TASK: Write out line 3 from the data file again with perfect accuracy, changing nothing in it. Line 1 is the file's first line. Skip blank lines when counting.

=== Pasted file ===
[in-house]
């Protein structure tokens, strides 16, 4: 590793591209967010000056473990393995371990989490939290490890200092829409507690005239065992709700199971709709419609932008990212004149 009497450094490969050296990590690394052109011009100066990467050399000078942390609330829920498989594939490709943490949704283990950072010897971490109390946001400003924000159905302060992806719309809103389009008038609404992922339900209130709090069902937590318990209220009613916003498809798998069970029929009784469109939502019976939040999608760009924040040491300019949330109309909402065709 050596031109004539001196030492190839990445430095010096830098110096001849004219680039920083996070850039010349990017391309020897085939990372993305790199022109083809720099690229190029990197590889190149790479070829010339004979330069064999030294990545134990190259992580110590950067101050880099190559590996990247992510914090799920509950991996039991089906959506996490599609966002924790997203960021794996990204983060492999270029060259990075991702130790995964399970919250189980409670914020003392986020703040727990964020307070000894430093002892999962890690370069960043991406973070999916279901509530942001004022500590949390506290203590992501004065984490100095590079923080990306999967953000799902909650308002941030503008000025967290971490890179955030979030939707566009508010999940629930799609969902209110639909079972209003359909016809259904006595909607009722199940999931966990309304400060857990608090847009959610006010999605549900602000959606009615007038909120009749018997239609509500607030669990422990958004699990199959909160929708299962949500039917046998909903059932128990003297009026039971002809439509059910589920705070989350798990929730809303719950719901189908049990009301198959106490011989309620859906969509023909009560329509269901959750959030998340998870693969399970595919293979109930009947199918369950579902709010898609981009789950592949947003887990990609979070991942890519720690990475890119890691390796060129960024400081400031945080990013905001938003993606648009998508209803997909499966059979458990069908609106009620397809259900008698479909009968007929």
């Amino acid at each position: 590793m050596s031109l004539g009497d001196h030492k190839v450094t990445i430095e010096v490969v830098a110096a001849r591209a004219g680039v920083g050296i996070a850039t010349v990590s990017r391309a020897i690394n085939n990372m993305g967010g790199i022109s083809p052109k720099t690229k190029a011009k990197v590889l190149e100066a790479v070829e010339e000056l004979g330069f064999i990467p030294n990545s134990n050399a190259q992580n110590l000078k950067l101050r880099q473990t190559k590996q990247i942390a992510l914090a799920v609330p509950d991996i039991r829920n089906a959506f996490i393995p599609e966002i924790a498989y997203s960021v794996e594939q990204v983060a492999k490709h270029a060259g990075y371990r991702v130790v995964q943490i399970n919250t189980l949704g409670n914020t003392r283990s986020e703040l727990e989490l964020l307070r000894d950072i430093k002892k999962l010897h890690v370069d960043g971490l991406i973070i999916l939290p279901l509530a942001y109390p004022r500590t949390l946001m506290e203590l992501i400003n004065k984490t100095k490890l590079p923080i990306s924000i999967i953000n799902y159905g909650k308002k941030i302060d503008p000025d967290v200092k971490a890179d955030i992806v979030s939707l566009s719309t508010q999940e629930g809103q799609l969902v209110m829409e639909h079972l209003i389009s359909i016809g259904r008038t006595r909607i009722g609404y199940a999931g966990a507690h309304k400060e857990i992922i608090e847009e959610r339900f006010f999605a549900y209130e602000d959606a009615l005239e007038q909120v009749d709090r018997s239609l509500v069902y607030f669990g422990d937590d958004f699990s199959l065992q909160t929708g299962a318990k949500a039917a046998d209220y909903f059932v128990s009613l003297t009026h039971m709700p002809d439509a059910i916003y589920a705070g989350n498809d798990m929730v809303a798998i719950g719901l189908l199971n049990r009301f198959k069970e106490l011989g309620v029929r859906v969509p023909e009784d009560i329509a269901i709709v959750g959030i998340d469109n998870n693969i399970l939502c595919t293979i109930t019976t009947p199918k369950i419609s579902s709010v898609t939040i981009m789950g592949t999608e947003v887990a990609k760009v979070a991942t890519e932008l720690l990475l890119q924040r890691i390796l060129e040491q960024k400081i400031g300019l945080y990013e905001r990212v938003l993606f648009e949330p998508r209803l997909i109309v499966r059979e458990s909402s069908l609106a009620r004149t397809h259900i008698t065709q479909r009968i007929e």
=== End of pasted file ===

């Amino acid at each position: 590793m050596s031109l004539g009497d001196h030492k190839v450094t990445i430095e010096v490969v830098a110096a001849r591209a004219g680039v920083g050296i996070a850039t010349v990590s990017r391309a020897i690394n085939n990372m993305g967010g790199i022109s083809p052109k720099t690229k190029a011009k990197v590889l190149e100066a790479v070829e010339e000056l004979g330069f064999i990467p030294n990545s134990n050399a190259q992580n110590l000078k950067l101050r880099q473990t190559k590996q990247i942390a992510l914090a799920v609330p509950d991996i039991r829920n089906a959506f996490i393995p599609e966002i924790a498989y997203s960021v794996e594939q990204v983060a492999k490709h270029a060259g990075y371990r991702v130790v995964q943490i399970n919250t189980l949704g409670n914020t003392r283990s986020e703040l727990e989490l964020l307070r000894d950072i430093k002892k999962l010897h890690v370069d960043g971490l991406i973070i999916l939290p279901l509530a942001y109390p004022r500590t949390l946001m506290e203590l992501i400003n004065k984490t100095k490890l590079p923080i990306s924000i999967i953000n799902y159905g909650k308002k941030i302060d503008p000025d967290v200092k971490a890179d955030i992806v979030s939707l566009s719309t508010q999940e629930g809103q799609l969902v209110m829409e639909h079972l209003i389009s359909i016809g259904r008038t006595r909607i009722g609404y199940a999931g966990a507690h309304k400060e857990i992922i608090e847009e959610r339900f006010f999605a549900y209130e602000d959606a009615l005239e007038q909120v009749d709090r018997s239609l509500v069902y607030f669990g422990d937590d958004f699990s199959l065992q909160t929708g299962a318990k949500a039917a046998d209220y909903f059932v128990s009613l003297t009026h039971m709700p002809d439509a059910i916003y589920a705070g989350n498809d798990m929730v809303a798998i719950g719901l189908l199971n049990r009301f198959k069970e106490l011989g309620v029929r859906v969509p023909e009784d009560i329509a269901i709709v959750g959030i998340d469109n998870n693969i399970l939502c595919t293979i109930t019976t009947p199918k369950i419609s579902s709010v898609t939040i981009m789950g592949t999608e947003v887990a990609k760009v979070a991942t890519e932008l720690l990475l890119q924040r890691i390796l060129e040491q960024k400081i400031g300019l945080y990013e905001r990212v938003l993606f648009e949330p998508r209803l997909i109309v499966r059979e458990s909402s069908l609106a009620r004149t397809h259900i008698t065709q479909r009968i007929e």